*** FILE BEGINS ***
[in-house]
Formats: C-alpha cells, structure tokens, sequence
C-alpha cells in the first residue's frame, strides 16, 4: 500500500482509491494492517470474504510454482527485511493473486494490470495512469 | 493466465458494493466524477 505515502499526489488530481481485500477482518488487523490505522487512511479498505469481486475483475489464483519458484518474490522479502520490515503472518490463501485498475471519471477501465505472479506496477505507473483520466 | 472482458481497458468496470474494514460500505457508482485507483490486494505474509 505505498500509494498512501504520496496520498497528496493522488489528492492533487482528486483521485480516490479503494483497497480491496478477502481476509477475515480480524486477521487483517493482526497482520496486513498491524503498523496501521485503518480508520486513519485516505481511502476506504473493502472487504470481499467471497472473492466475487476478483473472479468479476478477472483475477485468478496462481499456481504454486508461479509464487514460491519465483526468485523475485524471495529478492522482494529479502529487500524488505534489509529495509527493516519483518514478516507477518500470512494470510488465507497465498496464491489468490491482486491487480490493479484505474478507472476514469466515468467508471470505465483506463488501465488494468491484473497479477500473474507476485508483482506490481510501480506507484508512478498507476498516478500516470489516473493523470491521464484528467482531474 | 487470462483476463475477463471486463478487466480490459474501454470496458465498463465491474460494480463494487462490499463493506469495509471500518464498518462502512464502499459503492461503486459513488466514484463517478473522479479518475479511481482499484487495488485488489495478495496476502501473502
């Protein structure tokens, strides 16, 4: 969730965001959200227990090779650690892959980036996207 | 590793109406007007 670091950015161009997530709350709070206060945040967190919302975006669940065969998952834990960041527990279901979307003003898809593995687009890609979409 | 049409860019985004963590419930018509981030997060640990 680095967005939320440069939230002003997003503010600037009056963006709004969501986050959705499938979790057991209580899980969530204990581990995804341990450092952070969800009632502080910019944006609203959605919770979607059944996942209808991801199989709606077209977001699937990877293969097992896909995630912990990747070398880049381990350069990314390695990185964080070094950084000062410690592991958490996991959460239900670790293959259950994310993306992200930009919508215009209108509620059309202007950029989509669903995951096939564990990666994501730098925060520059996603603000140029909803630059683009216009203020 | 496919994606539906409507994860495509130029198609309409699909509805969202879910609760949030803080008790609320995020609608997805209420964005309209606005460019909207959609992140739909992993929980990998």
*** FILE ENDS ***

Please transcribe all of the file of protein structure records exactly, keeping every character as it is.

[in-house]
Formats: C-alpha cells, structure tokens, sequence
C-alpha cells in the first residue's frame, strides 16, 4: 500500500482509491494492517470474504510454482527485511493473486494490470495512469 | 493466465458494493466524477 505515502499526489488530481481485500477482518488487523490505522487512511479498505469481486475483475489464483519458484518474490522479502520490515503472518490463501485498475471519471477501465505472479506496477505507473483520466 | 472482458481497458468496470474494514460500505457508482485507483490486494505474509 505505498500509494498512501504520496496520498497528496493522488489528492492533487482528486483521485480516490479503494483497497480491496478477502481476509477475515480480524486477521487483517493482526497482520496486513498491524503498523496501521485503518480508520486513519485516505481511502476506504473493502472487504470481499467471497472473492466475487476478483473472479468479476478477472483475477485468478496462481499456481504454486508461479509464487514460491519465483526468485523475485524471495529478492522482494529479502529487500524488505534489509529495509527493516519483518514478516507477518500470512494470510488465507497465498496464491489468490491482486491487480490493479484505474478507472476514469466515468467508471470505465483506463488501465488494468491484473497479477500473474507476485508483482506490481510501480506507484508512478498507476498516478500516470489516473493523470491521464484528467482531474 | 487470462483476463475477463471486463478487466480490459474501454470496458465498463465491474460494480463494487462490499463493506469495509471500518464498518462502512464502499459503492461503486459513488466514484463517478473522479479518475479511481482499484487495488485488489495478495496476502501473502
């Protein structure tokens, strides 16, 4: 969730965001959200227990090779650690892959980036996207 | 590793109406007007 670091950015161009997530709350709070206060945040967190919302975006669940065969998952834990960041527990279901979307003003898809593995687009890609979409 | 049409860019985004963590419930018509981030997060640990 680095967005939320440069939230002003997003503010600037009056963006709004969501986050959705499938979790057991209580899980969530204990581990995804341990450092952070969800009632502080910019944006609203959605919770979607059944996942209808991801199989709606077209977001699937990877293969097992896909995630912990990747070398880049381990350069990314390695990185964080070094950084000062410690592991958490996991959460239900670790293959259950994310993306992200930009919508215009209108509620059309202007950029989509669903995951096939564990990666994501730098925060520059996603603000140029909803630059683009216009203020 | 496919994606539906409507994860495509130029198609309409699909509805969202879910609760949030803080008790609320995020609608997805209420964005309209606005460019909207959609992140739909992993929980990998």